Film Australia

Film Australia was a company established by the Government of Australia to produce films about Australia. Its mission was to create an audio-visual record of Australian culture, through the commissioning, distribution and management of programs that deal with matters of national interest or illustrate and interpret aspects of Australian life.

The agency consolidated operations into Screen Australia in 2008. Administration of the Film Australia Collection was transferred from Screen Australia to the National Film and Sound Archive of Australia on 1 July 2011.


In 1945, the Australian National Film Board was established to produce documentary films. In 1956, the Board was renamed the Australian Commonwealth Film Unit. Stanley Hawes was the Producer-in-Chief from 1946 to 1969.[1] In 1973, the Unit became Film Australia. That year it gained its first female producer, Suzanne Baker, who in 1977 became the first Australian woman to win an Academy Award, for Best Animated Short Film, for Leisure, animated by Bruce Petty.

Some of Michael Thornhill's first films were short documentaries made for the Commonwealth Film Unit, including The Esperance story (1968) and Cheryl and Kevin (1974). One of Film Australia's most successful films is A Steam Train Passes.[2][3] It has won many awards and is generally regarded as Australia's finest railway film.[4]

Film Australia also created one of Australia's most successful children's television programs, Johnson and Friends, which ran for four series. The program sold to over 50 territories and ran from 1990 until 1995. This venture also lead to the creation of further children's programs, including The Girl from Tomorrow / Tomorrow's End, Boffins, Escape from Jupiter / Return to Jupiter and Spellbinder / Land of the Dragon Lord.

The operations of Film Finance Corporation Australia, Australian Film Commission, and Film Australia were merged as Screen Australia in July 2008. Administration of the Film Australia Collection was transferred from Screen Australia to the National Film and Sound Archive of Australia on 1 July 2011. However, the Australian Children's Television Foundation are now the distributors for Film Australia's children's catalogue, with the exception of Boffins, which is maintained by the NFSA.


Before becoming Screen Australia, Film Australia was one of the nation's leading producers of television documentaries and educational programs. Film Australia produced programs under the National Interest Program: a contract with the Australian Government to devise, produce, distribute and market productions that deal with matters of national interest or illustrate and interpret aspects of Australian life. Additional funding for a ten-part series on Australian history was provided by the Government from 2005.

Film Australia was the executive producer of these productions, drawing the creative and technical talent needed to produce them from Australia's independent documentary production industry. The company also provided support to the Australian documentary sector through a range of services and facilities, under its Community Service Obligations.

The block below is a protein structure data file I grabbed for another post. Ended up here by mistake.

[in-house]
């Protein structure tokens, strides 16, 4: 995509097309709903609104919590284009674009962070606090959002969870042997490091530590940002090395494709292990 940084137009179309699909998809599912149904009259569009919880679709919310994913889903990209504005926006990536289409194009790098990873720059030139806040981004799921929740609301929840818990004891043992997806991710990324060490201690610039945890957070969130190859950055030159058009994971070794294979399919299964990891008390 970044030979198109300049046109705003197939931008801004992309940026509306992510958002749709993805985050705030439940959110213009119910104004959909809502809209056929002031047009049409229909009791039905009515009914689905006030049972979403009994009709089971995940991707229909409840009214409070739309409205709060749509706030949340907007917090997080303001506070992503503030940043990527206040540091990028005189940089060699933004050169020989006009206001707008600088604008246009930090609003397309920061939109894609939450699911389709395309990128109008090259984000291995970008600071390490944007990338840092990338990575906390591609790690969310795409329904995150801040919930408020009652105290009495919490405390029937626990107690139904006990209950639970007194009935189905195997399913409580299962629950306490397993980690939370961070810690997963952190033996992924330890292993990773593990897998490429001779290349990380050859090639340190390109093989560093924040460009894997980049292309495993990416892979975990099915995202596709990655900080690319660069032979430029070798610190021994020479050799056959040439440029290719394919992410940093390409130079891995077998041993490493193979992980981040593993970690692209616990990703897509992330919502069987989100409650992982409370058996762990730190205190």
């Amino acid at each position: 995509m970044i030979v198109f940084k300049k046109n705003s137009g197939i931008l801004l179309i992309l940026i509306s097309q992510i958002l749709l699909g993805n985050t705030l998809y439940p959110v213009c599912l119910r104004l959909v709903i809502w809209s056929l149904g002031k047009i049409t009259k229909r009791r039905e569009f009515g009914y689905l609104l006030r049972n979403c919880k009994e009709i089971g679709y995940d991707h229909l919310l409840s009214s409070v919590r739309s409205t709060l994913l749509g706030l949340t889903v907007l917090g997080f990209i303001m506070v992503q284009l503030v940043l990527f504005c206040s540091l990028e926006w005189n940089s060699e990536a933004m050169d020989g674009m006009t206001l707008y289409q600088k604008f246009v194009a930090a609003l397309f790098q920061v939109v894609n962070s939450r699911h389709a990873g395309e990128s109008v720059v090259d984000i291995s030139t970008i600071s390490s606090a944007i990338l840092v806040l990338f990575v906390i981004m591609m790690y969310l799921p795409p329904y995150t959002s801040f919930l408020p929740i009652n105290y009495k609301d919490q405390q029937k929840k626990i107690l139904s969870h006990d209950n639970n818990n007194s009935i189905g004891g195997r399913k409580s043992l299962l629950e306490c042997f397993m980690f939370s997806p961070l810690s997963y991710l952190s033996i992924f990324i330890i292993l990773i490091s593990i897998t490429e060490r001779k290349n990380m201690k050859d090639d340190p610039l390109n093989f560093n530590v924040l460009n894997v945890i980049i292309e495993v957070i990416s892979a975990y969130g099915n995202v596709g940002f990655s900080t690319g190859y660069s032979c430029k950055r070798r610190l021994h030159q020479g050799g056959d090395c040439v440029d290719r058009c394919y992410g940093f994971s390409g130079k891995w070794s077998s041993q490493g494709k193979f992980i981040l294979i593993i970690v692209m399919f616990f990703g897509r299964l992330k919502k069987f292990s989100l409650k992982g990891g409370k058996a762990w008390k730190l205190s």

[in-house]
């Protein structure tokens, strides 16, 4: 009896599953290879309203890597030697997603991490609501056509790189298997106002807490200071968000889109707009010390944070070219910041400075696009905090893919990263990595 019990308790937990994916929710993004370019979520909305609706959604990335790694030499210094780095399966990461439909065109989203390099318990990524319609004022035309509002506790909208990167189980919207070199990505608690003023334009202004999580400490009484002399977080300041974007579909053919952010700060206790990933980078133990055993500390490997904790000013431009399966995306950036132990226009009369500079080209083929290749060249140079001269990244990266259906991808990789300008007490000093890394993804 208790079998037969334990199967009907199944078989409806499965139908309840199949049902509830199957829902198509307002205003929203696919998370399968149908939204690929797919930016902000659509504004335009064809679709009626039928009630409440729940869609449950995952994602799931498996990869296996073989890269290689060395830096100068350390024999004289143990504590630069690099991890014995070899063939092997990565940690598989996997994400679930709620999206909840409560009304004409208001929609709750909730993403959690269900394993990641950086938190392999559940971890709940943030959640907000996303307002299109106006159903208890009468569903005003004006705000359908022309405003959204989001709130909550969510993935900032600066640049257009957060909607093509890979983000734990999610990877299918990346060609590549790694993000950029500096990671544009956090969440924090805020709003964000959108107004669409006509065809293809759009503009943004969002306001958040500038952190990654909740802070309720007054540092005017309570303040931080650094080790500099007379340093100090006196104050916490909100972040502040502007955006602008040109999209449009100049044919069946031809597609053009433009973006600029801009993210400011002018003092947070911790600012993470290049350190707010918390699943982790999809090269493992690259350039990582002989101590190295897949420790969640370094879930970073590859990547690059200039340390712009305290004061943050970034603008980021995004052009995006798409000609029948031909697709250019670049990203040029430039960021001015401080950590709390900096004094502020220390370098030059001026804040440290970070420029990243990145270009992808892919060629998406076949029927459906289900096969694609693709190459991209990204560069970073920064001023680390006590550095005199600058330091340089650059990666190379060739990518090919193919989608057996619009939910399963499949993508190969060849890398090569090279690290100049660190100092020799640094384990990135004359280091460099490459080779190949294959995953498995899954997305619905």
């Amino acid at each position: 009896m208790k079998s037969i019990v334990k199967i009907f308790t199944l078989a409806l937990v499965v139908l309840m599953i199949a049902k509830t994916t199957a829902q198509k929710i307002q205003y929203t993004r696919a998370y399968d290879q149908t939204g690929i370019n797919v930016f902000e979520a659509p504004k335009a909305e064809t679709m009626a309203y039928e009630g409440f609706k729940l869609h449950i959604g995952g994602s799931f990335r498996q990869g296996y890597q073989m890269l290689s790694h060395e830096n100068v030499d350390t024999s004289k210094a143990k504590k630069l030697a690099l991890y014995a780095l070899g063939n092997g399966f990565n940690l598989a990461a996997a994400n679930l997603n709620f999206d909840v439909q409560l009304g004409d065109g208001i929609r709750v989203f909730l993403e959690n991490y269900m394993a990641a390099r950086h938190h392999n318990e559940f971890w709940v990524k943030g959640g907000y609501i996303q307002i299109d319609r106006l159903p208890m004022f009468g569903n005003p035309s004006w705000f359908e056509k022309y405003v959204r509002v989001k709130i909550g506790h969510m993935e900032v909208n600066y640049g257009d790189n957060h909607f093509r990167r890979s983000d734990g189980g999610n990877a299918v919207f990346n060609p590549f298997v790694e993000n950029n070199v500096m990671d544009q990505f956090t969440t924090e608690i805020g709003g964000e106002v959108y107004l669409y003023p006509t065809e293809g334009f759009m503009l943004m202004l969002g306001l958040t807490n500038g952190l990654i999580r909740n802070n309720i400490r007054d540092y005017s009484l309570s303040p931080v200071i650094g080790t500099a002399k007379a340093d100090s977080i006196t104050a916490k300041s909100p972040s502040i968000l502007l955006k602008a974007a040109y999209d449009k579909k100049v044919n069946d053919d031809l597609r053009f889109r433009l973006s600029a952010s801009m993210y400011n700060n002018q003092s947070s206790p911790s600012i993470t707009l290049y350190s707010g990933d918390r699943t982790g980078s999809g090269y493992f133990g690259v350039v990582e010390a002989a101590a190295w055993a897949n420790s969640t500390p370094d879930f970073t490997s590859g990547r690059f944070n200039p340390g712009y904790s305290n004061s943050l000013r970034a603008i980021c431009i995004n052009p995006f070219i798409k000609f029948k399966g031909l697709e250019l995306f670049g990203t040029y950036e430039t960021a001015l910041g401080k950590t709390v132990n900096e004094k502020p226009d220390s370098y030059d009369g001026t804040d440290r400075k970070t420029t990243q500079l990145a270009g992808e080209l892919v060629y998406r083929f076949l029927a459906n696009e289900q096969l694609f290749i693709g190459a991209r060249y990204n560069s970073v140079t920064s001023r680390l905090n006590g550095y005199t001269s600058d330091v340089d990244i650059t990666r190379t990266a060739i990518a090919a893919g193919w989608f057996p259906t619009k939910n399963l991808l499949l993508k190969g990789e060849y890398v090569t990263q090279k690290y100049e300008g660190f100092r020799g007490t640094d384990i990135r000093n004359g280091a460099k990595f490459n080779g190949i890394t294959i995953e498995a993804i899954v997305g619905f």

The Film Australia Library manages over 5000 titles and 150,000 photographs, reflecting a century of Australia's history. This unique archive of footage and stills is made available to the production industry. Film Australia Digital Learning creates projects targeted to the developing market for educational resources, primarily for delivery online. It draws largely on the materials in Film Australia's Library, and creates opportunities for documentary filmmakers and multimedia producers in education and new media production.

Film Australia Distribution markets both National Interest Program productions and independently produced documentaries to Australian and international broadcasters, and to libraries, schools, universities and community groups.

Film Australia Studios in Sydney is a purpose-built film and television production facility and provides screening venues, a sound stage, sound post-production facilities, a film laboratory, production offices, editing and transfer suites. These are used by many Film Australia and low-budget independent film and television productions, and by long-term tenants who operate production facilities and service companies.[1]

Film Australia’s Digital Resource Finder[5] is a quick, convenient and easy-to-use search engine for teachers and educators. It features FREE FOR EDUCATION video clips from Film Australia’s remarkable archive—one of the nation’s largest and most historically significant collections. Clips are matched with print-friendly two-page resource sheets that include background information and engaging student research and classroom activities written by leading teachers.


  1. "About Film Australia". Film Australia. Archived from the original on 2007-08-28. Retrieved 2007-08-23.
  2. "Archived copy". Archived from the original on 2006-08-23. Retrieved 2007-03-13.CS1 maint: archived copy as title (link)
  3. "Archived copy". Archived from the original on 2006-10-12. Retrieved 2007-03-13.CS1 maint: archived copy as title (link)
  4. "Archived copy". Archived from the original on 2007-09-27. Retrieved 2007-03-13.CS1 maint: archived copy as title (link)
  5. "NFSA Digital Learning: Online Educational Resources of the Former Film Australia". Archived from the original on 2007-08-30. Retrieved 2007-12-11.
  • Judith Adamson (1991). A Film Australia miscellany. Lindfield, N.S.W. : Film Australia.
  • Brian McFarlane, Geoff Mayer, Ina Bertrand (Ed.) (1999). The Oxford companion to Australian film. Melbourne, Australia ; New York: Oxford University Press. ISBN 0-19-553797-1.CS1 maint: multiple names: authors list (link) CS1 maint: extra text: authors list (link)
  • Albert Moran (1991). Projecting Australia : government film since 1945. Sydney : Currency Press. ISBN 0-86819-292-9.
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